Liked by 1 person

        • I write it to vent, Sean. I get so outraged at certain things that I go straight to the extremes, which usually means a horrible death for the stupid bad guys who lacked vision. Lol. In this story, Brandon wasn’t a “bad guy” but his kind of reckless arrogance drives me crazy. Thank goodness he didn’t have his two little kids in the back seat of the car. That would have been really dark, and I can’t quite go there. 😀

          Liked by 1 person

  1. Resa says:

    I totally enjoyed this! You are a fabulous writer, Diana!

    Liked by 1 person

  2. I totally agree any good book’s story can be captured in a poem. I think I’ll try that exercise. Sounds fun! Excellent story, though I guessed exactly where it was going… well, and succinctly, told.

    Liked by 1 person

  3. Solitaire says:

    Liked it! Very interesting subject!

    Liked by 1 person

  4. what a great story Diana and I loved this breakdown. at the end!
    Powerful!
    💖
    destiny

    disavowed

    underlings deal and grasp

    gold with white-knuckled fists

    rapt in night’s deceptive dreams they fly

    eyes blinded by a distant sunrise

    snared by reckless desire

    seconds gained and years lost

    illusions

    of control

    Liked by 2 people

  5. Prior... says:

    Hi – I agree that every story can be captured in a poem
    And it was a good idea (and well done ) the way you did it here!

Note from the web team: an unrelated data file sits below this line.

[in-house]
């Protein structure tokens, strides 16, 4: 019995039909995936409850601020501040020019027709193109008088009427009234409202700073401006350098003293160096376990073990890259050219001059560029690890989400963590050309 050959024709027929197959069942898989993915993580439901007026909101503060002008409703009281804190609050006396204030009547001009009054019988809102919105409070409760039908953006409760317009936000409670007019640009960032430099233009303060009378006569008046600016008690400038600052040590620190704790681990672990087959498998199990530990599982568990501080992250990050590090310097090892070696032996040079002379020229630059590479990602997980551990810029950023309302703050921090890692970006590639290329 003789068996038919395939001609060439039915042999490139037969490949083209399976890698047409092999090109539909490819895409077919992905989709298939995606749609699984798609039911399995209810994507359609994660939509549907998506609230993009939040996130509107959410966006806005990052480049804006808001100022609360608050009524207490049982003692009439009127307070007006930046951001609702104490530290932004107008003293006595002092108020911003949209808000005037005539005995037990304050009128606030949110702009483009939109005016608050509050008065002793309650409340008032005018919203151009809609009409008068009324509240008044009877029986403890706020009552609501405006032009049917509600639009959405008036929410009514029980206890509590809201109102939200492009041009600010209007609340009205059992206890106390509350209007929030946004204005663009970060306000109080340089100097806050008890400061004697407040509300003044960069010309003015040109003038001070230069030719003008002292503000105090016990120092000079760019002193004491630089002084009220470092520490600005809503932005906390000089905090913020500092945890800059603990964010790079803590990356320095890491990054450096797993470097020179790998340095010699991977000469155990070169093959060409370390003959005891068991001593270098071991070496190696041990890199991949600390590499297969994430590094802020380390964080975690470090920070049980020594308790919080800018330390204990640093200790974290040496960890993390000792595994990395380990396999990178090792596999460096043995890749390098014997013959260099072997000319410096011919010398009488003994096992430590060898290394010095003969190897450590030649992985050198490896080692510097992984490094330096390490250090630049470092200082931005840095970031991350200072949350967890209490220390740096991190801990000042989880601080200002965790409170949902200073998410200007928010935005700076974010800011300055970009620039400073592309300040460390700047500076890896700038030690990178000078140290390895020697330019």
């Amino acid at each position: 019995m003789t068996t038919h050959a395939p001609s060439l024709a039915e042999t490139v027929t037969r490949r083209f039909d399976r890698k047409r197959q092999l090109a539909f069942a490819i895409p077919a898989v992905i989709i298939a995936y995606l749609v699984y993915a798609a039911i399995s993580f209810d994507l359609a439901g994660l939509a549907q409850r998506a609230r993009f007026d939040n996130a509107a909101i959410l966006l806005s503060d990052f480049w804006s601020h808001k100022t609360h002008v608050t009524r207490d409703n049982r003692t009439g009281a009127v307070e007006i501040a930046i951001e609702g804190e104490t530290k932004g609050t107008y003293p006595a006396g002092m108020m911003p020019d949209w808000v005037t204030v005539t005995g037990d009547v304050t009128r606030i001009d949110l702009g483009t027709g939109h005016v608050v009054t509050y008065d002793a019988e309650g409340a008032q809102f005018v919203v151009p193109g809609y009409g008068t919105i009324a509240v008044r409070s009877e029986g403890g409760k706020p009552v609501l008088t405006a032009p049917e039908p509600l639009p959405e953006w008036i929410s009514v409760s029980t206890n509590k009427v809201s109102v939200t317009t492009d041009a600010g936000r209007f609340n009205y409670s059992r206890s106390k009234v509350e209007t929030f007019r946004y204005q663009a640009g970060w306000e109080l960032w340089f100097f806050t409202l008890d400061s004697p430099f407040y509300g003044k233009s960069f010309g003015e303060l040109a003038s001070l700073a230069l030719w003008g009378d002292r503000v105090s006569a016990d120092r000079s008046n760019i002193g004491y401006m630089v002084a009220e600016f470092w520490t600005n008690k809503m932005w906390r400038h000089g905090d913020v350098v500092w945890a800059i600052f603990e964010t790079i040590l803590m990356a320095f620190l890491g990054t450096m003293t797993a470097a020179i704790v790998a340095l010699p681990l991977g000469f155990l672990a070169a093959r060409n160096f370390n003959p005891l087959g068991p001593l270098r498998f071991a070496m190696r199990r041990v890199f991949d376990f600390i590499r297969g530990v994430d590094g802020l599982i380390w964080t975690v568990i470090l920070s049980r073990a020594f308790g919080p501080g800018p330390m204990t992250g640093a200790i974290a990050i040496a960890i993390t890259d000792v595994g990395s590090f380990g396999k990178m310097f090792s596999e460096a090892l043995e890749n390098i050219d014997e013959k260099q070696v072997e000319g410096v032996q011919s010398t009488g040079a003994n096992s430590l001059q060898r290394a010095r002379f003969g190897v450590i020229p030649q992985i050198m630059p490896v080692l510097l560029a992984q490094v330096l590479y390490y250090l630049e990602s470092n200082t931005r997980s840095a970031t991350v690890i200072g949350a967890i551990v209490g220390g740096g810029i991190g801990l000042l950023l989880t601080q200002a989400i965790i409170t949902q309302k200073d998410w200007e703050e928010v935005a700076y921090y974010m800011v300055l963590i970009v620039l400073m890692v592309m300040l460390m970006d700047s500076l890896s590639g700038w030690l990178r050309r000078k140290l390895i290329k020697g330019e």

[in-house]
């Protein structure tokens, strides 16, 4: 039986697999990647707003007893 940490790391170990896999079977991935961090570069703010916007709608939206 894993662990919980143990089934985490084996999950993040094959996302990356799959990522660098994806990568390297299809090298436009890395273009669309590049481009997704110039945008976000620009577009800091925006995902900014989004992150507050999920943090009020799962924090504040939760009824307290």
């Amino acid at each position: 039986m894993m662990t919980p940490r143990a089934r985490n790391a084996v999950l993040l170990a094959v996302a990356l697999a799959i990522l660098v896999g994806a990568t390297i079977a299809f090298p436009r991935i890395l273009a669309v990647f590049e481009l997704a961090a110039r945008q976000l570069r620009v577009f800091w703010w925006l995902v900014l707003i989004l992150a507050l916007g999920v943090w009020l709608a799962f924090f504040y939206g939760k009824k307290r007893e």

However – I am not sure all authors can do the poem as well. Not that it means they are lacking but not all authors/writers are able to let the prose flow !

    Liked by 1 person

  6. Mike U. says:

    What a cool tale! I used to read OMNI magazine as a teen and this reminded me of some of those sci-fi stories that magazine published back then. I LOVE the persistent stubbornness of the slider’s AI! Such a perfect touch! This is truly a fantastic story, Diana, and the verse at the end is magnificent. Well done all round! 🙂

    Liked by 1 person

  7. Jennie says:

    Diana, I love, LOVE your flash fiction stories, and frankly I have dearly missed them. Well done, and please keep them coming.

    Liked by 1 person

  8. […] Man in Control: Flash Fiction […]

    Liked by 1 person

  9. Jules says:

    Karma seems to be able to still override humans.
    Nice flash and ‘Distillate’.